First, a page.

4741Re: [FateRPG] Exchange-based resolution: deciding the minutiae
- Dec 14, 2005foulprank wrote:
> Hello, this is a first-time post from a long-time lurker.Welcome. :)
> So how _do_ I decide what is objectively happening? This is a matterWell, let me first say that being too married to the idea of
> which I think hasn't been discussed to death yet. I'm one of those
> GM's who really like to have a some sort of yardstick when it comes
> to deciding on the outcome and effects of an exchange.
'objectivity' when describing dice results might do you more harm than
good in general. There's really no such thing. No matter how detailed
the rules get, whether it's Risus or Rolemaster, there always comes a
point where you have to interpret the results in description, and that
can't help but be purely subjective.
> I know my players wouldThere are fairly clear guidelines in the book about what each "level" of
> object to a clearly arbitrary decicion, I would too.
the grid indicates - a tie is a negligible result, a Clip is a fleeting
or momentary advantage, a Hurt is a palpable but not telling result, an
Injury is a telling result with potential post-conflict consequences,
and Taken Out is, well, taken out.
I'm not sure if you're looking for more detail than this or not. Beyond
those guidelines, everything is genre, tone, and the consistency of your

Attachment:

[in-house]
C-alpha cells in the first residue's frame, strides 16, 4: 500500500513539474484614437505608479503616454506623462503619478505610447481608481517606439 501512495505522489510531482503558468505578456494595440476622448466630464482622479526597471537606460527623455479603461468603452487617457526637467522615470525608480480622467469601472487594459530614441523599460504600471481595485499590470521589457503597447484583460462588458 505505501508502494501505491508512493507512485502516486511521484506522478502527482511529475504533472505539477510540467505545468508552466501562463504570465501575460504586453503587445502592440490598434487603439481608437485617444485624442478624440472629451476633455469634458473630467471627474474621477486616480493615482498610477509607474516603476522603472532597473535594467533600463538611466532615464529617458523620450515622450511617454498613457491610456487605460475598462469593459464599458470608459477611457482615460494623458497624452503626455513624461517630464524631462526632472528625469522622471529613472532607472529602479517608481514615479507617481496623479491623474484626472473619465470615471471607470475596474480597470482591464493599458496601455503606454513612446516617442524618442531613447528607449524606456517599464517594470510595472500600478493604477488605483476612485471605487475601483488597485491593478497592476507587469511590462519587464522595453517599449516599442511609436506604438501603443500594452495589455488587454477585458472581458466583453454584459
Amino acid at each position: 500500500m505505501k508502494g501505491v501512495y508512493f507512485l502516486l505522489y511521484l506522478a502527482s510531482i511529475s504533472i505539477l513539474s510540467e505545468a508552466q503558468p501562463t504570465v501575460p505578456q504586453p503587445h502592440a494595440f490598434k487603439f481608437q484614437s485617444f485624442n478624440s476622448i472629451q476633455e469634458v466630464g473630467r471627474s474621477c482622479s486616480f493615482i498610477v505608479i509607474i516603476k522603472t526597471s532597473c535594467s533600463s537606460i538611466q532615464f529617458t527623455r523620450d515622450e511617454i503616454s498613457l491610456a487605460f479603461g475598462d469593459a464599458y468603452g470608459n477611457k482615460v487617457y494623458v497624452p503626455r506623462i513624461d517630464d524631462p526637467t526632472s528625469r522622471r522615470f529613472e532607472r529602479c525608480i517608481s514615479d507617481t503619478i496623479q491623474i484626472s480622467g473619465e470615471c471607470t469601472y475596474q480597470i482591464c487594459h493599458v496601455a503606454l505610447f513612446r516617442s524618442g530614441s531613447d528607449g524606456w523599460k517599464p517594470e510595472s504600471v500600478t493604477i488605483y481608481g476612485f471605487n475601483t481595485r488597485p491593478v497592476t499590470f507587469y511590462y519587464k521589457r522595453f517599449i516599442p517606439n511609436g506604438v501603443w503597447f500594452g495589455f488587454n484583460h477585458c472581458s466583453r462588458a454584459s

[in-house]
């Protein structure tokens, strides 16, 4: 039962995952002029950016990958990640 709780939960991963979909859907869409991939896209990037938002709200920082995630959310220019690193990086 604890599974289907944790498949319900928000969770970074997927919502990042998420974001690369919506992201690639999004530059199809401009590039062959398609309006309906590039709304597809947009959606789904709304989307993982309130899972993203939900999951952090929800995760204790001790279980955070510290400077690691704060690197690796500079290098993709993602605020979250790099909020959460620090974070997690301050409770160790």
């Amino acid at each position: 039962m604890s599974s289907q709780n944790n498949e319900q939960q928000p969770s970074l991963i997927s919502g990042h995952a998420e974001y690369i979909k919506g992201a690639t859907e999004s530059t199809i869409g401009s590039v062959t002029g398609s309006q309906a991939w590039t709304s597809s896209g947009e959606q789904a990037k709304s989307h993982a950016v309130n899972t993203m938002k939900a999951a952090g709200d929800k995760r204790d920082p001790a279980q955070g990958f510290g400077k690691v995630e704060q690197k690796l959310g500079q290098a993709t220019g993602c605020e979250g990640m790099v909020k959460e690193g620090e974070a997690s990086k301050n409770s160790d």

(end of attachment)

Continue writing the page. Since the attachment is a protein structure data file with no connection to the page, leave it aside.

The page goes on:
own judgment. In a Matrix game of Fate, for example, combat results
might routinely include aerial stunts that defy the laws of nature. In a
gritty, modern spy game, they won't. An Injury in a gritty game might be
bruised ribs and in a Matrix game might be enough internal damage to
make your character spit up blood. There are intangible guidelines there
that come from your knowledge of a genre or "feel" - adhering to that
doesn't make your decisions arbitrary, even if it's not a printed rule.
As a mechanical aid to your endeavors to enforce genre, you may consider
altering the challenge grid depending on what kind of game you're
running. If you expect characters to take a lot of hits before having
problems, like in a supers game, you might re-do the grid like this:
Scratch:  Hurt:  Injured: 
Here, characters can take a lot of palpable hits before Injury, so you
get a lot of room for "duking it out" where both people are a little
bloodied without worrying about the death spiral as much - even with hte
Injury box filled, you max out at a penalty of -2 here.
Conversely, a really gritty game might look like:
Scratch:  Hurt:  Injured: 
With this, MoS 2-4 hits will bleed up into Injuries quickly, incurring
that -1 cumulative penalty per box. So, basically, every time you take a
decisive blow, it's really going to suck bigtime. This grid has a
massive death spiral, -5 total when the grid is full, and makes the need
to reserve aspects for combat super-important. It's probably too extreme
for most games.
Is this something like what you were looking for?
-Landon Darkwood <lcdarkwood@...>
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